When a Vault server is started, it starts in a sealed state. In this state, Vault is configured to know where and how to access the physical storage, but doesn't know how to decrypt any of it.
Unsealing is the process of constructing the master key necessary to read the decryption key to decrypt the data, allowing access to the Vault.
Prior to unsealing, almost no operations are possible with Vault. For example authentication, managing the mount tables, etc. are all not possible. The only possible operations are to unseal the Vault and check the status of the unseal.
The data stored by Vault is stored encrypted. Vault needs the encryption key in order to decrypt the data. The encryption key is also stored with the data, but encrypted with another encryption key known as the master key. The master key isn't stored anywhere.
Therefore, to decrypt the data, Vault must decrypt the encryption key which requires the master key. Unsealing is the process of reconstructing this master key.
Instead of distributing this master key as a single key to an operator, Vault uses an algorithm known as Shamir's Secret Sharing to split the key into shards. A certain threshold of shards is required to reconstruct the master key.
This is the unseal process: the shards are added one at a time (in any order) until enough shards are present to reconstruct the key and decrypt the data.
The unseal process is done by running
vault operator unseal or via the API.
This process is stateful: each key can be entered via multiple mechanisms
on multiple computers and it will work. This allows each shard of the master
key to be on a distinct machine for better security.
Once a Vault is unsealed, it remains unsealed until one of two things happens:
It is resealed via the API (see below).
The server is restarted.
Note: Unsealing makes the process of automating a Vault install difficult. Automated tools can easily install, configure, and start Vault, but unsealing it is a very manual process. We have plans in the future to make it easier. For the time being, the best method is to manually unseal multiple Vault servers in HA mode. Use a tool such as Consul to make sure you only query Vault servers that are unsealed.
There is also an API to seal the Vault. This will throw away the master key and require another unseal process to restore it. Sealing only requires a single operator with root privileges.
This way, if there is a detected intrusion, the Vault data can be locked quickly to try to minimize damages. It can't be accessed again without access to the master key shards.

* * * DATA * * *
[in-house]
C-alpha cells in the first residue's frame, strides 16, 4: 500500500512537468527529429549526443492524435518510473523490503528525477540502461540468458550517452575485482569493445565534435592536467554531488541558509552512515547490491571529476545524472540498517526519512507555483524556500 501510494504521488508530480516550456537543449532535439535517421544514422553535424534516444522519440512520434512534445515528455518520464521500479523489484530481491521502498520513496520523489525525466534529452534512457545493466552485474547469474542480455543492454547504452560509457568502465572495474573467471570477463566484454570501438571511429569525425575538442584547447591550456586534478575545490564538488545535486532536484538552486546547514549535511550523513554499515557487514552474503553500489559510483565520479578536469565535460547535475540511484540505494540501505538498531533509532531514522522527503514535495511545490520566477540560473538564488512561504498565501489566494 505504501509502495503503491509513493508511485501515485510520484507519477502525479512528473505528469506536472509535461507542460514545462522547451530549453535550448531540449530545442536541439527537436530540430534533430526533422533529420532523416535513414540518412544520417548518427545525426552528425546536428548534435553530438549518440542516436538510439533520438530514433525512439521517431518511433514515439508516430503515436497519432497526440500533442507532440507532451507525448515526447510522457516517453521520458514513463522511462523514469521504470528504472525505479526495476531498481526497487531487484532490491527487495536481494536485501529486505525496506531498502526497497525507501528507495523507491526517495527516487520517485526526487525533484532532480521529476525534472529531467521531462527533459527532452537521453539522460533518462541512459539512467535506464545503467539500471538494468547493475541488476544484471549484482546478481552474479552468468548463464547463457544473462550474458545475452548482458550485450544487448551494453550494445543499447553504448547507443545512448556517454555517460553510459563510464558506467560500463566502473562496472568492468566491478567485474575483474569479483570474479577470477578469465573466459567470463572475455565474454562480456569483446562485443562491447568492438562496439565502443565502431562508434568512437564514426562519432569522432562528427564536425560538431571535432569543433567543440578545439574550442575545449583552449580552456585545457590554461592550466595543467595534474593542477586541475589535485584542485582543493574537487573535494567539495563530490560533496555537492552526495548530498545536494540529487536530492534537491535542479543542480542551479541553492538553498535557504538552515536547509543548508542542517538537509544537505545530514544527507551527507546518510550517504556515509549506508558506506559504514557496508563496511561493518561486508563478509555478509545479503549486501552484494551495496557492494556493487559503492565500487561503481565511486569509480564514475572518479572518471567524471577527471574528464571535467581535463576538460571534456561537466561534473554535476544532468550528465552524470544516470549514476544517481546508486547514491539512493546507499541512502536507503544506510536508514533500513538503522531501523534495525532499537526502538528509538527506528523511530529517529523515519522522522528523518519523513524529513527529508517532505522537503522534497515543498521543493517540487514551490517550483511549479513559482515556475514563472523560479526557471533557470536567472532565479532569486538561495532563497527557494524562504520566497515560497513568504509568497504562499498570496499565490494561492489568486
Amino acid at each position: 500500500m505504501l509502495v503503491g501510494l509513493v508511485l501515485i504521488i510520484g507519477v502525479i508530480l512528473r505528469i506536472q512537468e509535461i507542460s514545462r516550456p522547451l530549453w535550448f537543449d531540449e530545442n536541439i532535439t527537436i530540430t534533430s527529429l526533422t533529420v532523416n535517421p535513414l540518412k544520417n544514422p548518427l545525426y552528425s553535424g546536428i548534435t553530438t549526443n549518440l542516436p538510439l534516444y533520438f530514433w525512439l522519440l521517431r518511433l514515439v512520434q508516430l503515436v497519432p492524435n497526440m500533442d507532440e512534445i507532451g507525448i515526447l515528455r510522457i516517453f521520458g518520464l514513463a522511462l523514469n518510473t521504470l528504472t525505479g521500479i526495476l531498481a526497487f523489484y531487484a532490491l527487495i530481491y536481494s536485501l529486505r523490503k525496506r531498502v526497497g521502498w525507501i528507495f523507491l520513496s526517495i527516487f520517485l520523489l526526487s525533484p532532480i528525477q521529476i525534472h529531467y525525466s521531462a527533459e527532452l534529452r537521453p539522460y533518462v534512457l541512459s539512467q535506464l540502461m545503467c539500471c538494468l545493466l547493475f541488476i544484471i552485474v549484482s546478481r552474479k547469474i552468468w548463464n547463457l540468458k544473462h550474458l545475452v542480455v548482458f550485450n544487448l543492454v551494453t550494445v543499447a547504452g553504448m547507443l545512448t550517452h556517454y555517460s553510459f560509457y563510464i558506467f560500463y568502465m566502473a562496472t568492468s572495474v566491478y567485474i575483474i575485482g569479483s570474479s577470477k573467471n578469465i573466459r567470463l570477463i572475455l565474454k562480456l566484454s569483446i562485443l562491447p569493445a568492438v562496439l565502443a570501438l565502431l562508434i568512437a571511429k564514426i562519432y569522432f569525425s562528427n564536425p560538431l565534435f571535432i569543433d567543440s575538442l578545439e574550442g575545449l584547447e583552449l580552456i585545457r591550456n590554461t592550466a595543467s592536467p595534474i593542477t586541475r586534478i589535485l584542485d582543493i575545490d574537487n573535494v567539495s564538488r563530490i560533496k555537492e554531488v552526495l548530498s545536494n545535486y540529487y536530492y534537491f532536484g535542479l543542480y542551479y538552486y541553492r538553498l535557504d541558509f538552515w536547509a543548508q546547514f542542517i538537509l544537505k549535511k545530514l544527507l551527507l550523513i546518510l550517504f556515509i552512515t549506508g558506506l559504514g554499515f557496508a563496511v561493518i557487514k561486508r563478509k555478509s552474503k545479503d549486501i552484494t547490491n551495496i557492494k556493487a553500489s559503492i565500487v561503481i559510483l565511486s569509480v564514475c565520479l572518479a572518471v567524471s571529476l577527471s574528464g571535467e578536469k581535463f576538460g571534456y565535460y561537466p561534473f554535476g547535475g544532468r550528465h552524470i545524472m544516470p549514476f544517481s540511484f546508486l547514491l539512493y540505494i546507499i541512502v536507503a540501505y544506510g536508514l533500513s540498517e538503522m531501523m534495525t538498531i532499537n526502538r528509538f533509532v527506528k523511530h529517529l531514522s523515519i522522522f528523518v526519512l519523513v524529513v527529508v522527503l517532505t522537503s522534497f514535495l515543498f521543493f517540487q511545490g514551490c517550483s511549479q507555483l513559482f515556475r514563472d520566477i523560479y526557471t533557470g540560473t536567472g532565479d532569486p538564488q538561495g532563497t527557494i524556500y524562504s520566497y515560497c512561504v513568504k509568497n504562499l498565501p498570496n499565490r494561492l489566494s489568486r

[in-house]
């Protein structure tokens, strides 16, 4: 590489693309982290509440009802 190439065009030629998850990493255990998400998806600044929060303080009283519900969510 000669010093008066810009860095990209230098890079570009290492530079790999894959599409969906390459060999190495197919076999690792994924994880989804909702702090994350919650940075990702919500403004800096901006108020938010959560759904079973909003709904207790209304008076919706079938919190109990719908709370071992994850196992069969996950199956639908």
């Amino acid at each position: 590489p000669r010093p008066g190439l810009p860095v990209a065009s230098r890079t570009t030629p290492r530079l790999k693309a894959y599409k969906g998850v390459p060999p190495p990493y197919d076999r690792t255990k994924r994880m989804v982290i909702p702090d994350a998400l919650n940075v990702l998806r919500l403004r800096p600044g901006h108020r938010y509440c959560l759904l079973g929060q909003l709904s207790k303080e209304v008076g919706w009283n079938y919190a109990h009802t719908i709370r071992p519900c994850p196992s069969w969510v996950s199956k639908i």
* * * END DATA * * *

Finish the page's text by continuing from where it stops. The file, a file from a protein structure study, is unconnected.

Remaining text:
Auto Unseal was developed to aid in reducing the operational complexity of keeping the master key secure. This feature delegates the responsibility of securing the master key from users to a trusted device or service. Instead of only constructing the key in memory, the master key is encrypted with one of these services or devices and then stored in the storage backend allowing Vault to decrypt the master key at startup and unseal automatically.
When using Auto Unseal there are certain operations in Vault that still require a quorum of users to perform an operation such as generating a root token. During the initialization process, a set of Shamir keys are generated that are called Recovery Keys and are used for these operations.
For a list of examples and supported providers, please see the seal documentation.
The seal can be migrated from Shamir keys to Auto Unseal and vice versa.
NOTE: The migration operation will require both seals to be available during the migration. For example, a migration from a cloud KMS seal to Shamir will require that the cloud KMS be accessible during the migration.
Migration From Shamir to Auto Unseal
To migrate from Shamir keys to Auto Unseal, take your server cluster offline and update
the seal configuration with the appropriate seal
configuration. Bring your server back up and leave the rest of the nodes offline if
using multi-server mode, then run the unseal process with the
-migrate flag and bring
the rest of the cluster online.
All unseal commands must specify the
-migrate flag. Once the required threshold of
unseal keys are entered, unseal keys will be migrated to recovery keys.
$ vault operator unseal -migrate
Migration From Auto Unseal to Shamir
NOTE: Migration to Shamir seal is not currently supported when using Vault Enterprise. We plan to support this officially in a future release.
To migrate from Auto Unseal to Shamir keys, take your server cluster offline and update
the seal configuration and add
disabled = "true"
to the seal block. This allows the migration to use this information to decrypt the key
but will not unseal Vault. When you bring your server back up, run the unseal process
-migrate flag and use the Recovery Keys to perform the migration. All unseal
commands must specify the
-migrate flag. Once the required threshold of recovery keys
are entered, the recovery keys will be migrated to be used as unseal keys.
Migration From Auto Unseal to Auto Unseal
To migrate from Auto Unseal to a different Auto Unseal configuration, take your server
cluster offline and update the existing seal configuration
disabled = "true" to the seal block. Then add another seal block to describe
the new seal.
When you bring your server back up, run the unseal process with the
-migrate flag and
use the Recovery Keys to perform the migration. All unseal commands must specify
-migrate flag. Once the required threshold of recovery keys are entered,
the recovery keys will be kept and used as recovery keys in the new seal.
Recovery Key Rekeying
During Auto Seal initialization process, a set of Shamir keys called Recovery Keys are generated which are used for operations that still require a quorum of users.
Recovery Keys can be rekeyed to change the number of shares or thresholds. When using the
Vault CLI, this is performed by using the
-target=recovery flag to
vault operator rekey.